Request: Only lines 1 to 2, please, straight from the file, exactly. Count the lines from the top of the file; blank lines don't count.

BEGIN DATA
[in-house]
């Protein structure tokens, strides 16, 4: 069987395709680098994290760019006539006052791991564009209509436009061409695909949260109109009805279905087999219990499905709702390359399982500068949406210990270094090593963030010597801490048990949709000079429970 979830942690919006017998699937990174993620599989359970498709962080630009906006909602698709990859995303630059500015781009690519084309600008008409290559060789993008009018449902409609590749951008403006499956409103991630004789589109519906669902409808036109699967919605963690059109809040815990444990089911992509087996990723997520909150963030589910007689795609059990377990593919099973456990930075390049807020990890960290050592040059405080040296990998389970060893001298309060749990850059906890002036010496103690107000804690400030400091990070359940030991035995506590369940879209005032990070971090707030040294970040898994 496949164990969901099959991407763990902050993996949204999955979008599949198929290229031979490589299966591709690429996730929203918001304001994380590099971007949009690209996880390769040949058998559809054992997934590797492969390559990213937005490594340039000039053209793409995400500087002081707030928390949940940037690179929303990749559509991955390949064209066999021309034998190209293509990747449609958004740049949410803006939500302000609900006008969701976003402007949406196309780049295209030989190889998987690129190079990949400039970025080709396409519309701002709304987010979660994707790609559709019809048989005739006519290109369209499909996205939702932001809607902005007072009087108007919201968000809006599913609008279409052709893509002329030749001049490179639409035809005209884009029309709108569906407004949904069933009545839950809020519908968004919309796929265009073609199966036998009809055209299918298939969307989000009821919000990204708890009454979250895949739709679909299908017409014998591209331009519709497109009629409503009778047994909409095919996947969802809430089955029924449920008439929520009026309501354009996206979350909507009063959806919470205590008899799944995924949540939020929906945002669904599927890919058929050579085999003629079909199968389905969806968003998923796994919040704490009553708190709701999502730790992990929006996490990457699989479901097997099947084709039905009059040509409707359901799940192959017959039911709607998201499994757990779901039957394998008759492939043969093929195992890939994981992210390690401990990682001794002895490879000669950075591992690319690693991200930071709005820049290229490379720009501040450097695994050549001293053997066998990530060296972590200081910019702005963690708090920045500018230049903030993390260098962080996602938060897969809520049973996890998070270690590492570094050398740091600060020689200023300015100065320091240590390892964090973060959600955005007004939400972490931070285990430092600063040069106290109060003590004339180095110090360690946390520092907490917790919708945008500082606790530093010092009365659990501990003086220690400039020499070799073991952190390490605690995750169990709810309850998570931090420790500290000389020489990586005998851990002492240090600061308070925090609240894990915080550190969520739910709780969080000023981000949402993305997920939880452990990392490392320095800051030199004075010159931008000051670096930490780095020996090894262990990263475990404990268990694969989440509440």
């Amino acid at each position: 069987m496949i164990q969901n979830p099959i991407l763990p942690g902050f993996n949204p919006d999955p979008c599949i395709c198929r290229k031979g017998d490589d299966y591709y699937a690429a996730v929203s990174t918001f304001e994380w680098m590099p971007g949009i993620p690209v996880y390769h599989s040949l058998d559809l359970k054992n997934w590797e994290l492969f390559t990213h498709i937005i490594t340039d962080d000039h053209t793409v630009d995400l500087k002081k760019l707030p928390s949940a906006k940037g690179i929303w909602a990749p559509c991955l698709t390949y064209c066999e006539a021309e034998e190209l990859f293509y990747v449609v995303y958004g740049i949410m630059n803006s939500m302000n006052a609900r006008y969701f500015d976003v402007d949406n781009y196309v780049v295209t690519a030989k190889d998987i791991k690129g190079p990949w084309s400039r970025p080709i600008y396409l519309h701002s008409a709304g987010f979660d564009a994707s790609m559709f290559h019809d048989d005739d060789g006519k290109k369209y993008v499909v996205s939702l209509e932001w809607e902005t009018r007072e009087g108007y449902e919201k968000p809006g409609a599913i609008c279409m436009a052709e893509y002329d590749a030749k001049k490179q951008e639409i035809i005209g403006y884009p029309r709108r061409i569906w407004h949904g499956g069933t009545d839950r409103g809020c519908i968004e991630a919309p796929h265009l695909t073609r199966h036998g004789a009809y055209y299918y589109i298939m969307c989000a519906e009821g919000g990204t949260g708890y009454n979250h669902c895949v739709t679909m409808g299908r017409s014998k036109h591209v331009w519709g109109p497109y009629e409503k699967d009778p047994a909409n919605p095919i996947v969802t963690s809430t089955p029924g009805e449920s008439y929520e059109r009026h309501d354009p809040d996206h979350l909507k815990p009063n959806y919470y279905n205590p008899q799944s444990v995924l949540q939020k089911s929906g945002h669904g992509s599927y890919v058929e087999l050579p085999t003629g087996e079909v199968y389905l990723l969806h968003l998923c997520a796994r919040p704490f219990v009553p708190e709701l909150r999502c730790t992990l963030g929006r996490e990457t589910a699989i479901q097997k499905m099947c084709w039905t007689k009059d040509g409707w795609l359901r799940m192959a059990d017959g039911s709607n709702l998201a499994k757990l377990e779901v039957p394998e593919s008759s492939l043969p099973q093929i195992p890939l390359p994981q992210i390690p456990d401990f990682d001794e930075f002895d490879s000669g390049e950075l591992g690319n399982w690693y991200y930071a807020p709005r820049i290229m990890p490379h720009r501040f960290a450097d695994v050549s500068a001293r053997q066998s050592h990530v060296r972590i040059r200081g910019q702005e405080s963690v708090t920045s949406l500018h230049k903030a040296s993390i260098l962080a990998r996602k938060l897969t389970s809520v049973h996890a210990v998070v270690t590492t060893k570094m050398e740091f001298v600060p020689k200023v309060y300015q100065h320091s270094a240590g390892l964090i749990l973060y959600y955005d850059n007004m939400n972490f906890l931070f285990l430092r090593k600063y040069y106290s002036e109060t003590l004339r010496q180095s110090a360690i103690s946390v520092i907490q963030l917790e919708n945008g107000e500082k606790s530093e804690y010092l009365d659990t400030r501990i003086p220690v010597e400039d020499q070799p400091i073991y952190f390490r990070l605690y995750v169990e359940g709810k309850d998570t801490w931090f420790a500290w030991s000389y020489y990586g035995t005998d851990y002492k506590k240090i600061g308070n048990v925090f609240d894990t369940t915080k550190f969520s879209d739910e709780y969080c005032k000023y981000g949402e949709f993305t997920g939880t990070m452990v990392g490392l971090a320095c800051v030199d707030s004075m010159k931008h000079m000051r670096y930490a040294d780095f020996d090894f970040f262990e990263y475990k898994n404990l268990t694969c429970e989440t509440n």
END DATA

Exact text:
[in-house]
């Protein structure tokens, strides 16, 4: 069987395709680098994290760019006539006052791991564009209509436009061409695909949260109109009805279905087999219990499905709702390359399982500068949406210990270094090593963030010597801490048990949709000079429970 979830942690919006017998699937990174993620599989359970498709962080630009906006909602698709990859995303630059500015781009690519084309600008008409290559060789993008009018449902409609590749951008403006499956409103991630004789589109519906669902409808036109699967919605963690059109809040815990444990089911992509087996990723997520909150963030589910007689795609059990377990593919099973456990930075390049807020990890960290050592040059405080040296990998389970060893001298309060749990850059906890002036010496103690107000804690400030400091990070359940030991035995506590369940879209005032990070971090707030040294970040898994 496949164990969901099959991407763990902050993996949204999955979008599949198929290229031979490589299966591709690429996730929203918001304001994380590099971007949009690209996880390769040949058998559809054992997934590797492969390559990213937005490594340039000039053209793409995400500087002081707030928390949940940037690179929303990749559509991955390949064209066999021309034998190209293509990747449609958004740049949410803006939500302000609900006008969701976003402007949406196309780049295209030989190889998987690129190079990949400039970025080709396409519309701002709304987010979660994707790609559709019809048989005739006519290109369209499909996205939702932001809607902005007072009087108007919201968000809006599913609008279409052709893509002329030749001049490179639409035809005209884009029309709108569906407004949904069933009545839950809020519908968004919309796929265009073609199966036998009809055209299918298939969307989000009821919000990204708890009454979250895949739709679909299908017409014998591209331009519709497109009629409503009778047994909409095919996947969802809430089955029924449920008439929520009026309501354009996206979350909507009063959806919470205590008899799944995924949540939020929906945002669904599927890919058929050579085999003629079909199968389905969806968003998923796994919040704490009553708190709701999502730790992990929006996490990457699989479901097997099947084709039905009059040509409707359901799940192959017959039911709607998201499994757990779901039957394998008759492939043969093929195992890939994981992210390690401990990682001794002895490879000669950075591992690319690693991200930071709005820049290229490379720009501040450097695994050549001293053997066998990530060296972590200081910019702005963690708090920045500018230049903030993390260098962080996602938060897969809520049973996890998070270690590492570094050398740091600060020689200023300015100065320091240590390892964090973060959600955005007004939400972490931070285990430092600063040069106290109060003590004339180095110090360690946390520092907490917790919708945008500082606790530093010092009365659990501990003086220690400039020499070799073991952190390490605690995750169990709810309850998570931090420790500290000389020489990586005998851990002492240090600061308070925090609240894990915080550190969520739910709780969080000023981000949402993305997920939880452990990392490392320095800051030199004075010159931008000051670096930490780095020996090894262990990263475990404990268990694969989440509440």